Inderkum High, one of three Sacramento schools where Christian students were penalized for objecting to the “Day of Silence” homosexual advocacy

Dozens, perhaps hundreds, of students in several Sacramento area school districts are being penalized by school officials for objecting to the homosexual advocacy “Day of Silence,” according to a law firm handling many complaints.

“We are looking at our options. If our affiliate attorneys come forward and help us with these … there might be dozens of lawsuits. I believe we have enough good attorneys both in skill and as a matter of conscience to step up to the plate,” Kevin Snider, the chief counsel for the Pacific Justice Institute told WND.

“We should be able to do a full-court press on all of these,” he said.

The issues arose during the annual “Day of Silence,” last week at Inderkum, Rio Linda and San Juan high schools. That is an event promoted by the Gay, Lesbian and Straight Education Network organization, which advocates for the homosexual lifestyle and promotes educating children in that choice.

During that event, students go around school during the day without speaking, and they hand out cards stating they are protesting the “discrimination” against the homosexual lifestyle.

Many schools allow such activities without penalty, although one Illinois school has in the past notified students while they had the choice to participate, teachers were not obligated to facilitate that activity by allowing them not to answer questions.

A year ago, the following e-mail went to students at the Urbana school, where participation in the GLSEN event is declining:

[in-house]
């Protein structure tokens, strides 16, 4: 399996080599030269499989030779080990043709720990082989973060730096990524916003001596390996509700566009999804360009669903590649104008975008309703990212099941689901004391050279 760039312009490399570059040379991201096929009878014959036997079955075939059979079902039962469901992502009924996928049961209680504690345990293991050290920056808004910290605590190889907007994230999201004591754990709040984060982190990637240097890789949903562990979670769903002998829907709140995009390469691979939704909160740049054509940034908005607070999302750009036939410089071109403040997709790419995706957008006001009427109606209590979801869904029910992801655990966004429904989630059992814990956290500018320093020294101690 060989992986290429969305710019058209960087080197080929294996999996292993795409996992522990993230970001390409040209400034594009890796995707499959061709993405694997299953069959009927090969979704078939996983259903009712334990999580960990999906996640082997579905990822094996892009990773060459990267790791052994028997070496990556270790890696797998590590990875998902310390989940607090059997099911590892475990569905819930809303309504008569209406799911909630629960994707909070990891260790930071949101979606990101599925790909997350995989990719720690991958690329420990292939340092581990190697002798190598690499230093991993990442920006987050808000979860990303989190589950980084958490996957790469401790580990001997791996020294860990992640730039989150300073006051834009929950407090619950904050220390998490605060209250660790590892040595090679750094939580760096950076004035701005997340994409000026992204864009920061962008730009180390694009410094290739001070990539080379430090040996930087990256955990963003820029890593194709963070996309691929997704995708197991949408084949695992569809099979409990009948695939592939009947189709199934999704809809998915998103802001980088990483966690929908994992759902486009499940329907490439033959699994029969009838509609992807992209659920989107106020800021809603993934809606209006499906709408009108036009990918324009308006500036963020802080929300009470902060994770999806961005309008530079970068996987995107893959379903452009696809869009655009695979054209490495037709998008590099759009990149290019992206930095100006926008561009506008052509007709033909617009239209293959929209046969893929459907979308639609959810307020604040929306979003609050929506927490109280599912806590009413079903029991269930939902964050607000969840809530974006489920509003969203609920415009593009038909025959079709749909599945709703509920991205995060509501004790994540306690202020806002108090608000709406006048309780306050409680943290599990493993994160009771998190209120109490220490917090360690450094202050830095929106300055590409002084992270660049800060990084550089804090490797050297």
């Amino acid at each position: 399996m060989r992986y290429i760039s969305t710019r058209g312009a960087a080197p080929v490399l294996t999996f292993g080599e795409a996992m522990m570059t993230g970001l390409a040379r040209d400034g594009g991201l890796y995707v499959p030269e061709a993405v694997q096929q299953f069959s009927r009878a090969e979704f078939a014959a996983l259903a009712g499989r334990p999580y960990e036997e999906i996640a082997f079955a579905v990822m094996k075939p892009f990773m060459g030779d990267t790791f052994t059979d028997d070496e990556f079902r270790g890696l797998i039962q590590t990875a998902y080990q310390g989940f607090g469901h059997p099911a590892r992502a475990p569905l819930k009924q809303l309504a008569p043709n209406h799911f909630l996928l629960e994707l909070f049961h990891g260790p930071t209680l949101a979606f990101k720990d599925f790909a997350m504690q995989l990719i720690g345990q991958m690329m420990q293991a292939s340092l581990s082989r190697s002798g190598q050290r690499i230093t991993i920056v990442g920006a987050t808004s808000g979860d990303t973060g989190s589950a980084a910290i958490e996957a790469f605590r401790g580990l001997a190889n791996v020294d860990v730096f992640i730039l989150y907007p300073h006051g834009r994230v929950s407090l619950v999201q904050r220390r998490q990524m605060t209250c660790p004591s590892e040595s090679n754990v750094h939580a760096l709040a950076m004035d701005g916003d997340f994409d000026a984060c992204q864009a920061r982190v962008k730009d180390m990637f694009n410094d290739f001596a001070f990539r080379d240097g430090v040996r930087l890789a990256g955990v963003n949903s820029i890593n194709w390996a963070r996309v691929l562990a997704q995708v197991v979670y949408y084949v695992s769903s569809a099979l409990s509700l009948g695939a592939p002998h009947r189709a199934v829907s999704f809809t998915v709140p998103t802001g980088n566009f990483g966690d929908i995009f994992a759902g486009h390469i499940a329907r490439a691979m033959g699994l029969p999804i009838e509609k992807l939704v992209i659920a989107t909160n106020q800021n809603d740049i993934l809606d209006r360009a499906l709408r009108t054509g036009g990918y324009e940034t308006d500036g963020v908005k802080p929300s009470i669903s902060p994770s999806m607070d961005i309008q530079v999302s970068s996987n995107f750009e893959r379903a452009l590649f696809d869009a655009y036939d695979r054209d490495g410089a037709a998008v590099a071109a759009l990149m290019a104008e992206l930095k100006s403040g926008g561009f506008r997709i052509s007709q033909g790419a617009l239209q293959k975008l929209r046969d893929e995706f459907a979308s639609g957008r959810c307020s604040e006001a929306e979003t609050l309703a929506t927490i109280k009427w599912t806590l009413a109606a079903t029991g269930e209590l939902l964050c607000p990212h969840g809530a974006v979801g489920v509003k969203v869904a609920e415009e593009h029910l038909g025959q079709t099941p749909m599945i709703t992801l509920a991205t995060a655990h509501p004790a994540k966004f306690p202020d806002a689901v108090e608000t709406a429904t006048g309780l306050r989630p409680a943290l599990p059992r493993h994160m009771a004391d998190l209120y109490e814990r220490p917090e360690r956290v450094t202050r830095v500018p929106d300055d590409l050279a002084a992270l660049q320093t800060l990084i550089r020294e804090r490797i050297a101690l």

“A reminder: Protest often brings with it consequences. Are you willing to pay the price or is this a game you are playing?

“Sometimes those consequences are positive as in change of heart or feelings for someone else or for an idea. Sometimes they can be negative as in a grade reduction for failure to participate in a class. Please note that instruction and the teacher in charge of the instruction is not out to ‘get’ the student or to protest the Day of Silence if they ask you to communicate. Sometimes meaningful instruction must have an exchange of ideas via speech. If this is the case and the teacher requires a verbal exchange and you refuse to speak that is the cost of the protest to you. Don’t blame the teacher. Chalk it up to the cost of protest for ideas that you believe in. Please also remember that selective protest – in the classroom but not in the hall – is not in the spirit of the day.”

Snider said an estimated 3,000-4,000 Sacramento area students remained out of class to protest the GLSEN event. Others attended and many “did some sort of speech activities on the Day of Silence or the days following.”

He said the activities generally involved a protest on a sidewalk near a school, wearing a T-shirt that expressed the student’s religious views on homosexuality, or some sort of literature distribution.

Snider told WND there was no overall resolution apparent, because there were a number of school districts involved, with a variety of actions and outcomes.

“A lot of students were suspended,” he said. “Others were just kicked out [of school] and told to go home for the day. I’m not certain that is legal. You can’t just kick students out.”